Mariano Rivera

OK, it is possible to overhype Mariano Rivera

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OK, I lied. It is possible to overstate the Mariano Rivera love. Here’s Kevin Kernan of the New York Post, filling out his Top Five Yankees of All Time ballot.  Note that he’s also filling out his column inches by needlessly including nicknames and descriptors of the most famous baseball players in history as if we didn’t know who they were, but that’s more of a print media criticism than a baseball analysis one.

Anyway, you may be surprised to see who he thinks Mariano Rivera is better than:

You have to start with Babe Ruth; forever he will be No. 1. The Iron Horse Lou Gehrig, who called himself the “luckiest man on the face of the Earth,” is next. No. 3 is Joltin’ Joe DiMaggio. Then comes Derek Jeter, Mr. 3,000. Rounding out the Fantastic Five is the incomparable Mariano Rivera …It hurts deeply for a kid who grew up a Mickey Mantle fan to move The Mick out of the top five, but this is the new Yankees reality. Time marches on, and Mantle, for all his greatness, does not make my final-five cut. If he had stayed healthy, it would have been a different story. Go cry to Billy Crystal.

Look, Rivera may be better at his job than most other ballplayers have been better at their jobs, but let’s be clear about something: Mariano Rivera’s job was nowhere near as important to the wins and losses of the Yankees as Mickey Mantle’s was.  You don’t need to go into advanced metrics to see this, and if you dispute it you simply don’t know what it takes to win baseball games.

If you’re not interested in the wins and losses and are looking for more of a zeitgeist thing — who meant more; who was greater in that oh-gee-whiz kind of way — well, you still have to go with Mantle. I mean, c’mon! He was the single most important Yankee to the entire Baby Boom’s worth of Yankees fans and has continued to be well past his retirement and death.  Rivera has been one of a couple of key guys in the narrative for the past 15 years or so.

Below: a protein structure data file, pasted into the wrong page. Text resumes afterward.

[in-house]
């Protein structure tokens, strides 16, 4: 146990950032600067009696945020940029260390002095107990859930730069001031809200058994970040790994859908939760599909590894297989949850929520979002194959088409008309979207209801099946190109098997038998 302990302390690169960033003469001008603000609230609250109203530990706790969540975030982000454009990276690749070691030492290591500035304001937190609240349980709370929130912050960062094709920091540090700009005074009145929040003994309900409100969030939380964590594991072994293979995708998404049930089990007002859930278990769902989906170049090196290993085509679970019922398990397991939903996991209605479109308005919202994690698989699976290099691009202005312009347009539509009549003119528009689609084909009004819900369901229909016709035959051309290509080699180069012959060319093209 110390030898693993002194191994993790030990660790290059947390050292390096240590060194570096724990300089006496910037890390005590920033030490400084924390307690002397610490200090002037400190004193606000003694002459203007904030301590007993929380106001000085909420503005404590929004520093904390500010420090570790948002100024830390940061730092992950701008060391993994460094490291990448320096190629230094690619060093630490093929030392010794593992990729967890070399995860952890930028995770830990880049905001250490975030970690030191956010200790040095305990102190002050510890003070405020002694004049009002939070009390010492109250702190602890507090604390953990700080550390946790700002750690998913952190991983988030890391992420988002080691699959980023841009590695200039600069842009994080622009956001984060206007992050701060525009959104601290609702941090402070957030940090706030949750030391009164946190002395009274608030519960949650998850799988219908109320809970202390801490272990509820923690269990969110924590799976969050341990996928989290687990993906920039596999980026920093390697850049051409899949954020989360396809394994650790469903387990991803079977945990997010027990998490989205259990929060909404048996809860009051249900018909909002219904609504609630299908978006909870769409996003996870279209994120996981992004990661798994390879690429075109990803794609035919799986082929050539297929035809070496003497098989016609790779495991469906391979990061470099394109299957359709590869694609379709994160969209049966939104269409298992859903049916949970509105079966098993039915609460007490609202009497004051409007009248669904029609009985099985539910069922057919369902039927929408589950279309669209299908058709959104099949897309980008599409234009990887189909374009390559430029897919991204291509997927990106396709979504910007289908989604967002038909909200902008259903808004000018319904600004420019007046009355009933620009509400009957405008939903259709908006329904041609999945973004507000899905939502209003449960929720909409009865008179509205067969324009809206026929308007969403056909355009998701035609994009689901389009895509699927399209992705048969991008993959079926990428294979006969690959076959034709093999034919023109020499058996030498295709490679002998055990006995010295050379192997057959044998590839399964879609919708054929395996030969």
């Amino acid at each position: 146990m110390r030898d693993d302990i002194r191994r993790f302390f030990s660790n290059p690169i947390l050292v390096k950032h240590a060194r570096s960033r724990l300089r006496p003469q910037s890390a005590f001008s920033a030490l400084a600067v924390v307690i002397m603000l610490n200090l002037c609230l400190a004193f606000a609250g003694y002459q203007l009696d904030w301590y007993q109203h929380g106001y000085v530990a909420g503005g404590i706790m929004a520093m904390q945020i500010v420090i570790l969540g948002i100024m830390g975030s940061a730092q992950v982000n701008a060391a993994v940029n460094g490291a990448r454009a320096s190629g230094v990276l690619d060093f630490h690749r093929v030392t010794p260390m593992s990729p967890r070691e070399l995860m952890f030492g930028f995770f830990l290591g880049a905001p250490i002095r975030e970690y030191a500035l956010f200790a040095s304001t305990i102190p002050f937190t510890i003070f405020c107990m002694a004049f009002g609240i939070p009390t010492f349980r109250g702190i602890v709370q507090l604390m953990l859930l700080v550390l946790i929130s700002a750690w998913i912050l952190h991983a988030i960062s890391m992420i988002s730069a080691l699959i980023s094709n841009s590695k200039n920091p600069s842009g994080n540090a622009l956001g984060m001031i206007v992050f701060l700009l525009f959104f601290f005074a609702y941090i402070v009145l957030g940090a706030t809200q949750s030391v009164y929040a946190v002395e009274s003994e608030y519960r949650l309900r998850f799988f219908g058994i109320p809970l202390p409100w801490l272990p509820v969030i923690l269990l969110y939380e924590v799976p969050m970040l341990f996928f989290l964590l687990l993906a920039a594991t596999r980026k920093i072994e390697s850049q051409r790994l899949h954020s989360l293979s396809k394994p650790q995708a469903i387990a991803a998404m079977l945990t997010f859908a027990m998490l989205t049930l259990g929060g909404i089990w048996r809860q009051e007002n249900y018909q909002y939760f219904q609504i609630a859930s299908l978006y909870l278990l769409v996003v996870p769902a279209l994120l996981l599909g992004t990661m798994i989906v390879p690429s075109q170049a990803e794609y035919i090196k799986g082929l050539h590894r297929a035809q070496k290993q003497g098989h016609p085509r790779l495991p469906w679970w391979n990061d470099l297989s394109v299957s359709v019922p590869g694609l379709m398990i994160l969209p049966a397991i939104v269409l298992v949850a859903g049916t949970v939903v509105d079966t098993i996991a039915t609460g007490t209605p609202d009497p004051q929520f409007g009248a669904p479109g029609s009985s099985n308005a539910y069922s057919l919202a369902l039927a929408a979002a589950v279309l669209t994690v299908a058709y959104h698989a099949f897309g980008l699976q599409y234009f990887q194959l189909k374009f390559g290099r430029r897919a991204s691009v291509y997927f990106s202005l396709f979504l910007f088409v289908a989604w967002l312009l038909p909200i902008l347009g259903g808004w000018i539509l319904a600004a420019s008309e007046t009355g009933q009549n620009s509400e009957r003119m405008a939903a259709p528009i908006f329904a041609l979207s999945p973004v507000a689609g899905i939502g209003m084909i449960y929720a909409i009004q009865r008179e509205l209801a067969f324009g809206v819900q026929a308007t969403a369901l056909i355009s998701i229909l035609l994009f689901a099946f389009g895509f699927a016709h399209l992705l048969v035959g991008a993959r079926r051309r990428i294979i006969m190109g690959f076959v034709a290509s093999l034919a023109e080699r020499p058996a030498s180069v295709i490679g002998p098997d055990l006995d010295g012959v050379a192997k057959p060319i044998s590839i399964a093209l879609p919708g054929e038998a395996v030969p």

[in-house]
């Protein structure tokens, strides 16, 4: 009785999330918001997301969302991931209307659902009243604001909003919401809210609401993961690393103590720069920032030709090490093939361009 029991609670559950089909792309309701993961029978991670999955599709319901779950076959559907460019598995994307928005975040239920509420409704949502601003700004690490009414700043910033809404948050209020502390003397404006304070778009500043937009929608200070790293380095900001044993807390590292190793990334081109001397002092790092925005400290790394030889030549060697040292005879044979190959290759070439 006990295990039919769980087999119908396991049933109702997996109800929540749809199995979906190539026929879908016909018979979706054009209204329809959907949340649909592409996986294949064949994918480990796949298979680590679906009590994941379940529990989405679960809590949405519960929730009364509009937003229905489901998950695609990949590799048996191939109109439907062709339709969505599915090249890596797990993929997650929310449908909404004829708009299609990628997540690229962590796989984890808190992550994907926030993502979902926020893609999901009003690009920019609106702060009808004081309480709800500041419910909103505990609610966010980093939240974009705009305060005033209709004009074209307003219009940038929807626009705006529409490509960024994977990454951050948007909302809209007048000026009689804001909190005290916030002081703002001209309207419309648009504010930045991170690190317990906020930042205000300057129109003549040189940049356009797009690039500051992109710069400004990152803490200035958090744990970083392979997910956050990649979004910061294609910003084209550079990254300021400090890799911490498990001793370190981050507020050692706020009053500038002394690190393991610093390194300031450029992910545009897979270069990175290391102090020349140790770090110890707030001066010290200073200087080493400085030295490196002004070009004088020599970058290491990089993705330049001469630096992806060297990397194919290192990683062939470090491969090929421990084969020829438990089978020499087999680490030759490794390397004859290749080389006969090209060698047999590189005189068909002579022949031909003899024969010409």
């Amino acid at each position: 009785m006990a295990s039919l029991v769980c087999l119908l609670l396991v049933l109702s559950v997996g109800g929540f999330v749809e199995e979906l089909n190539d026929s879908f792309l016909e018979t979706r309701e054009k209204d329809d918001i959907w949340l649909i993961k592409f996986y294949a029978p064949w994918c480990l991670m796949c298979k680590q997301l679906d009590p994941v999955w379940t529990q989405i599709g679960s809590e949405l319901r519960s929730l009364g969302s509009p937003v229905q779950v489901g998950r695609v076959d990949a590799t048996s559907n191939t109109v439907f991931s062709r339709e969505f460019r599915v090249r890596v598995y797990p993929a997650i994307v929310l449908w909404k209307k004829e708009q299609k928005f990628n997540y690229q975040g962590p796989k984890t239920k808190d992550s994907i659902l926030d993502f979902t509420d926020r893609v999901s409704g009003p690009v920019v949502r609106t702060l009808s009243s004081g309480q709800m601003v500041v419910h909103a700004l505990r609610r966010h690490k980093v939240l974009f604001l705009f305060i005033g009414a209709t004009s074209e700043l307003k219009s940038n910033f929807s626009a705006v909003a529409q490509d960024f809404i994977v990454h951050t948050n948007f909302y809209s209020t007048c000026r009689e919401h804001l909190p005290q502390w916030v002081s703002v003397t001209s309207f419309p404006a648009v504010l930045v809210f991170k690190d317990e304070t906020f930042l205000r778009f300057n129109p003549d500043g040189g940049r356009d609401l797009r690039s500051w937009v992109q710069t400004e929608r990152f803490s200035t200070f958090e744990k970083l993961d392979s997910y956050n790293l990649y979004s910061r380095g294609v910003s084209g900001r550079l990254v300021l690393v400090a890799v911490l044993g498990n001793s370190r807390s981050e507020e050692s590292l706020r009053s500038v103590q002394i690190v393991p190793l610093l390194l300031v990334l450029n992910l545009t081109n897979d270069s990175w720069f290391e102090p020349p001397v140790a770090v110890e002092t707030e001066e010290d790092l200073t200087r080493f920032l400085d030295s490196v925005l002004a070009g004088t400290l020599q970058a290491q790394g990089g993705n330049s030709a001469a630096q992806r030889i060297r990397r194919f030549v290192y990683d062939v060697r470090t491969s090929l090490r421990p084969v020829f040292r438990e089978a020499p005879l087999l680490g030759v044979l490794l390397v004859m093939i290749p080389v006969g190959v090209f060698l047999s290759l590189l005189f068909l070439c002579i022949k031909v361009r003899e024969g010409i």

This is just an exercise in “that thing that just happened is the best thing that ever happened.”  It’s also a reminder that you can overhype even the greatest stuff ever.

A fan fell into the Yankees’ dugout at Safeco Field

SEATTLE, WA - AUGUST 24:  A fan is escorted by police out of the New York Yankees dugout after climbing onto its roof, stumbling and falling into the dugout during the game against the Seattle Mariners at Safeco Field on August 24, 2016 in Seattle, Washington.  (Photo by Otto Greule Jr/Getty Images)
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Per Mark Feinsand of the New York Daily News, a fan fell into the Yankees’ dugout at Safeco Field in the eighth inning of Wednesday afternoon’s game against the Mariners.

The Yankees were heading into the bottom half of the inning when catcher Brian McCann heard “a loud thud” and looked over to find a fan laying on the dugout floor. According to McCann, the fan “basically knocked himself out.”

Manager Joe Girardi said the incident “kind of freaked me out, actually.”

McCann added, “You don’t know his intentions. It looked like he was trying to run on the field, but he didn’t make it there. It could have been worse.”

That McCann and Girardi aren’t immediately trusting of an uninvited visitor to the dugout has merit. In 2002, two fans ran onto the field and stabbed Tom Gamboa, then the Royals’ first base coach. Typically, fans that trespass are drunk and want attention, but to echo McCann’s sentiment, you never know.

Yu Darvish hit a home run

CINCINNATI, OH - AUGUST 24: Yu Darvish #11 of the Texas Rangers grounds into a double play in the second inning against the Cincinnati Reds at Great American Ball Park on August 24, 2016 in Cincinnati, Ohio. (Photo by Joe Robbins/Getty Images)
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There’s a headline you’ve never read before. Rangers starter Yu Darvish has taken 12 plate appearances in the major leagues over parts of four seasons and has yet to homer. Not surprising. He pitches in the American League and wasn’t a particularly great hitter when he pitched in Japan, either. He had four singles and a double in 38 PA over parts of seven seasons from 2005-11.

Which made this all the better:

That was a 1-2 fastball from Reds starter Tim Adleman and Darvish hit it out to dead center field at Great American Ball Park. That’s a ride.